What is pH?
PH is the measurement of acid or base in a solution. The pH scale is a logarithmic from 1 to 14 with 7 being neutral. Scores from 1 to 6.9 are considered acidic and scores from 7.1 to 14 are considered to be base (or alkaline). Remember logarithmic scales increase by a factor of 10 for each number away from the start. So moving from 7.0 to 6.0 means the solution is 10 times more acidic and moving from 6.0 to 5.0 is 100 times more acidic. This is important to remember when adjusting levels. An example of a neutral pH solution is pure water. If you tested your bottled water in the refrigerator it should score a 7.
Why is pH important in hydroponics?
Maintaining a proper pH level ensures your plants can absorb the essential nutrients for optimal growth. One of the most pH sensitive and impactful nutrients on your plants is iron. Iron precipitates out (leaves the water and sticks to the sides of your reservoir) above 7.3. While below 6.0, iron becomes so available to your plant it could be toxic. The ideal pH range varies slightly by plant but a good rule of thumb that works for the majority of plants is maintaining a range of 6.0 to 7.0.
How do you test pH levels?
Testing pH levels of your hydroponic system is very easy with some basic equipment. Today you have 3 options to test your pH:
Litmus paper: Provides rapid readings as you just dip a pretreated testing strip into the solution. However, this is not recommended for hydroponics as they only provide very crude results to the nearest whole number and can be difficult to even interrupt the color charts. Remember the scale is logarithmic so the difference between 6.0 and 6.5 is 50 times more acidity!
Liquid pH testing kits: These are most popular for the new hydroponic hobbyist as they are better then litmus paper but a cheaper alternative to pH meters. Testing with kits should keep you from killing your plants but you may not achieve maximum yields without a more accurate pH meter. Using a liquid testing kit is easy. Most all kits use these basic steps.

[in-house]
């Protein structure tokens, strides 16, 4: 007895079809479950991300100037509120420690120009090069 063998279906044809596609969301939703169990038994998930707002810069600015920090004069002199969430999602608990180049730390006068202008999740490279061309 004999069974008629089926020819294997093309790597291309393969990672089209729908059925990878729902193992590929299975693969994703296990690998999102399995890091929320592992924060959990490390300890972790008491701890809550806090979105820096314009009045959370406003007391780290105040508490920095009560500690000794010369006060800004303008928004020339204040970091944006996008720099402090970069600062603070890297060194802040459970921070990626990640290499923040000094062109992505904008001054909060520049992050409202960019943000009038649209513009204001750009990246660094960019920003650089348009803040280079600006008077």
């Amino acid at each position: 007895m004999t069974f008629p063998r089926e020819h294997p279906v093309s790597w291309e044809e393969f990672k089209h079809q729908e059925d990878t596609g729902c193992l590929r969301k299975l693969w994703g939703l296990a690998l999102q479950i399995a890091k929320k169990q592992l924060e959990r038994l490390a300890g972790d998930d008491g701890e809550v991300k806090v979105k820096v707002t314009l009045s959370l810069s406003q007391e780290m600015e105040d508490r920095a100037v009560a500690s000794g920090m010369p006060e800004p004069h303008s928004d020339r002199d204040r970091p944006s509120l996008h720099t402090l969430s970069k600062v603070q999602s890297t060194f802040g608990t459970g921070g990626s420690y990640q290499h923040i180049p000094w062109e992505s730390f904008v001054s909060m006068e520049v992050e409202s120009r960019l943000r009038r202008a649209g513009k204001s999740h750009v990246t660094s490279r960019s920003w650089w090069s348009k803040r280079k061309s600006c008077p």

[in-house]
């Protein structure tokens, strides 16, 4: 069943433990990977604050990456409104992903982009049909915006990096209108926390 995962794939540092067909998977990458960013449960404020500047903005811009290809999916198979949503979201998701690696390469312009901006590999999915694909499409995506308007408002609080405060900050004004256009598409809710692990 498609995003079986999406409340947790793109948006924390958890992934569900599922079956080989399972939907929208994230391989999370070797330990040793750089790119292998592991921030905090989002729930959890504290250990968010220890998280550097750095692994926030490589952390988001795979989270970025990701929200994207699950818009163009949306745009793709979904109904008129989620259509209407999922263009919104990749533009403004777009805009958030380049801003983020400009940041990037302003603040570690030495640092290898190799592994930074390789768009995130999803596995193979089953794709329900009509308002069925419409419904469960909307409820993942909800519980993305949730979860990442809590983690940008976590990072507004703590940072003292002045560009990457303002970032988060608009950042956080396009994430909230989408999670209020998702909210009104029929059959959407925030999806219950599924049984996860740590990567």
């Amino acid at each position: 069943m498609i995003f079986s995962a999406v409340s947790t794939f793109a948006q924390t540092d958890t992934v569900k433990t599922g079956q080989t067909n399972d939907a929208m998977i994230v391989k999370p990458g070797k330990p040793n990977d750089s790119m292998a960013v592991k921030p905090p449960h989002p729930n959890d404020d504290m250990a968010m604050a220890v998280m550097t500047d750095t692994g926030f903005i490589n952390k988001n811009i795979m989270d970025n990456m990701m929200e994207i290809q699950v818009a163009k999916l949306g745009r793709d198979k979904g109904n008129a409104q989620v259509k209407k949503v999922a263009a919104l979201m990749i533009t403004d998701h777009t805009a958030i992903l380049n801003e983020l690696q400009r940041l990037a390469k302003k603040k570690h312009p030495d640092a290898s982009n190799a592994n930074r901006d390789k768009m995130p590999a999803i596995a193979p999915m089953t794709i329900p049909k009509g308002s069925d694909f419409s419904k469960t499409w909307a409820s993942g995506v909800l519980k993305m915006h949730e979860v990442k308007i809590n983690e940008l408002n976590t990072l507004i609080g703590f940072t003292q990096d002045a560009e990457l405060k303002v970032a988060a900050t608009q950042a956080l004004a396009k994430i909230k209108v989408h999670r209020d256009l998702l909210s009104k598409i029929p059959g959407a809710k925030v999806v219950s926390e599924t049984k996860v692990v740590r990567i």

- Fill test vial ½ way with your nutrient solution
- Add a few drops of pH test indicator
- Tap the side of the vial to mix
- Match the color to the color chart provided in the kit
pH Meters: Meters use a probe and a microprocessor to achieve fast and very accurate results. They are simple and easy to use but have 3 downsides: cost, the probes must be replaced approximately once a year and you must take special care to calibrate and store the equipment between uses.
How often and when do you test your solution’s pH?
You should test your solution daily when you first set it up or make any significant changes. Once your system settles into a ‘steady state’ you can start testing every few days. You should also add your fertilizer to your nutrient solution prior to testing as the fertilizer typically lowers the pH of your water.
How do you adjust pH levels?
Once you know your pH levels you will likely need to adjust them either higher or lower. The most common way to decrease the pH is to add phosphoric acid and the most common way to increase pH is to add potassium hydroxide. If you are a hobbyist or just starting out, you should seek an adjustment kit that uses diluted phosphoric acid and potassium hydroxide. The concentrated forms can cause huge pH swings in small hydroponic systems.